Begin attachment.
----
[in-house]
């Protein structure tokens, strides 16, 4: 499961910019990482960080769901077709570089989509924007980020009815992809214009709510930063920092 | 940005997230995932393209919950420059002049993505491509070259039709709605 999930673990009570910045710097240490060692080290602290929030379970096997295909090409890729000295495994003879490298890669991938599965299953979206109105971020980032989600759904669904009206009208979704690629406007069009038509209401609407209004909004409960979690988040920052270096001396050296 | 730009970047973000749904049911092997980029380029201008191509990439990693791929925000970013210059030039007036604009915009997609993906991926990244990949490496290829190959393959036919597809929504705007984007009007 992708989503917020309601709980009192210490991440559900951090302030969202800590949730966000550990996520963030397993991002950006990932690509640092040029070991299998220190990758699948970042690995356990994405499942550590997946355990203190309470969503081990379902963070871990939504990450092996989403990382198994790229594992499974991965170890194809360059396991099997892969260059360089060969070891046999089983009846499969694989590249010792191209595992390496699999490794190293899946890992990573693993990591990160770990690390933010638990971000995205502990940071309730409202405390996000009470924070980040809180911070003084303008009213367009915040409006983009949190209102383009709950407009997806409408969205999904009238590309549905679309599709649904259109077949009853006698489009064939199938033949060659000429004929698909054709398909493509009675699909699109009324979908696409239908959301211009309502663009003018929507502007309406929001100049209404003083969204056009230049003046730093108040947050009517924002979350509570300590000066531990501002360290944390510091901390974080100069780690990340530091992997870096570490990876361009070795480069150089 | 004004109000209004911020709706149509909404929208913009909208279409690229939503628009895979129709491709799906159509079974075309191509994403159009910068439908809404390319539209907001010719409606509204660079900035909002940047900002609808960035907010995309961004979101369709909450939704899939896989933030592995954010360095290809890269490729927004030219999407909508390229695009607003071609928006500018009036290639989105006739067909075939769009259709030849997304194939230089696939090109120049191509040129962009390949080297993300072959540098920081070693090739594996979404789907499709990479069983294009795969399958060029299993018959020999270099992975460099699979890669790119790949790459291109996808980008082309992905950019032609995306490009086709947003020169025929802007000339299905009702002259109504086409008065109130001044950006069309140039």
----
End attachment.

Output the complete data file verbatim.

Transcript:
[in-house]
């Protein structure tokens, strides 16, 4: 499961910019990482960080769901077709570089989509924007980020009815992809214009709510930063920092 | 940005997230995932393209919950420059002049993505491509070259039709709605 999930673990009570910045710097240490060692080290602290929030379970096997295909090409890729000295495994003879490298890669991938599965299953979206109105971020980032989600759904669904009206009208979704690629406007069009038509209401609407209004909004409960979690988040920052270096001396050296 | 730009970047973000749904049911092997980029380029201008191509990439990693791929925000970013210059030039007036604009915009997609993906991926990244990949490496290829190959393959036919597809929504705007984007009007 992708989503917020309601709980009192210490991440559900951090302030969202800590949730966000550990996520963030397993991002950006990932690509640092040029070991299998220190990758699948970042690995356990994405499942550590997946355990203190309470969503081990379902963070871990939504990450092996989403990382198994790229594992499974991965170890194809360059396991099997892969260059360089060969070891046999089983009846499969694989590249010792191209595992390496699999490794190293899946890992990573693993990591990160770990690390933010638990971000995205502990940071309730409202405390996000009470924070980040809180911070003084303008009213367009915040409006983009949190209102383009709950407009997806409408969205999904009238590309549905679309599709649904259109077949009853006698489009064939199938033949060659000429004929698909054709398909493509009675699909699109009324979908696409239908959301211009309502663009003018929507502007309406929001100049209404003083969204056009230049003046730093108040947050009517924002979350509570300590000066531990501002360290944390510091901390974080100069780690990340530091992997870096570490990876361009070795480069150089 | 004004109000209004911020709706149509909404929208913009909208279409690229939503628009895979129709491709799906159509079974075309191509994403159009910068439908809404390319539209907001010719409606509204660079900035909002940047900002609808960035907010995309961004979101369709909450939704899939896989933030592995954010360095290809890269490729927004030219999407909508390229695009607003071609928006500018009036290639989105006739067909075939769009259709030849997304194939230089696939090109120049191509040129962009390949080297993300072959540098920081070693090739594996979404789907499709990479069983294009795969399958060029299993018959020999270099992975460099699979890669790119790949790459291109996808980008082309992905950019032609995306490009086709947003020169025929802007000339299905009702002259109504086409008065109130001044950006069309140039």